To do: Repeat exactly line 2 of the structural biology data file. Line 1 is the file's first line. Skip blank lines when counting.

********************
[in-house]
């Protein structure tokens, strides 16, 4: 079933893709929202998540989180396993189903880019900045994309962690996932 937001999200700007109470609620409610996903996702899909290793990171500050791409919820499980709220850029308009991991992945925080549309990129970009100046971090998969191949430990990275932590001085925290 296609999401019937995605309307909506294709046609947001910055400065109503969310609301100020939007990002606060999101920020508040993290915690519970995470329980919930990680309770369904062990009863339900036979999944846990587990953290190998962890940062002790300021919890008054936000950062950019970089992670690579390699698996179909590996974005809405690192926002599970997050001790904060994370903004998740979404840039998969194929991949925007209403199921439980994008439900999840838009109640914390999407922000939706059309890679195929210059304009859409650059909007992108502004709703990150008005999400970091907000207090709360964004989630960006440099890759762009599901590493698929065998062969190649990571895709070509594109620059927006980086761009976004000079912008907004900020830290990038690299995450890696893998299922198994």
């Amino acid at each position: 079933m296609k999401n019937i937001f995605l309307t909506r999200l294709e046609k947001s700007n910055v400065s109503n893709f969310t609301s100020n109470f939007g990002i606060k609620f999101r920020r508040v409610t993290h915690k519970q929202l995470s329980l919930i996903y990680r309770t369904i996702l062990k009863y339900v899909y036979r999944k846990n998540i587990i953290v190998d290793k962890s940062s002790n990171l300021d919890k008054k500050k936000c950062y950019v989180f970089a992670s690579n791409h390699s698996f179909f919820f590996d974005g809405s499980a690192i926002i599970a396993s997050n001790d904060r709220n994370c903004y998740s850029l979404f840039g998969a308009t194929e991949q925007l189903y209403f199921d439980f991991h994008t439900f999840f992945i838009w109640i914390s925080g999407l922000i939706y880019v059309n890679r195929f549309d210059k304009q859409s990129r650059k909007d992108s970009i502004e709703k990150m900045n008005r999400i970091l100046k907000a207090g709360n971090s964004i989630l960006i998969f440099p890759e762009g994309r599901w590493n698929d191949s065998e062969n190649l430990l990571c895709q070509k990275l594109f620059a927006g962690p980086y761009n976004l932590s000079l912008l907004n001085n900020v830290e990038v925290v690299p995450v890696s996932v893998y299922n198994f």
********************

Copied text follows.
């Protein structure tokens, strides 16, 4: 079933893709929202998540989180396993189903880019900045994309962690996932 937001999200700007109470609620409610996903996702899909290793990171500050791409919820499980709220850029308009991991992945925080549309990129970009100046971090998969191949430990990275932590001085925290 296609999401019937995605309307909506294709046609947001910055400065109503969310609301100020939007990002606060999101920020508040993290915690519970995470329980919930990680309770369904062990009863339900036979999944846990587990953290190998962890940062002790300021919890008054936000950062950019970089992670690579390699698996179909590996974005809405690192926002599970997050001790904060994370903004998740979404840039998969194929991949925007209403199921439980994008439900999840838009109640914390999407922000939706059309890679195929210059304009859409650059909007992108502004709703990150008005999400970091907000207090709360964004989630960006440099890759762009599901590493698929065998062969190649990571895709070509594109620059927006980086761009976004000079912008907004900020830290990038690299995450890696893998299922198994």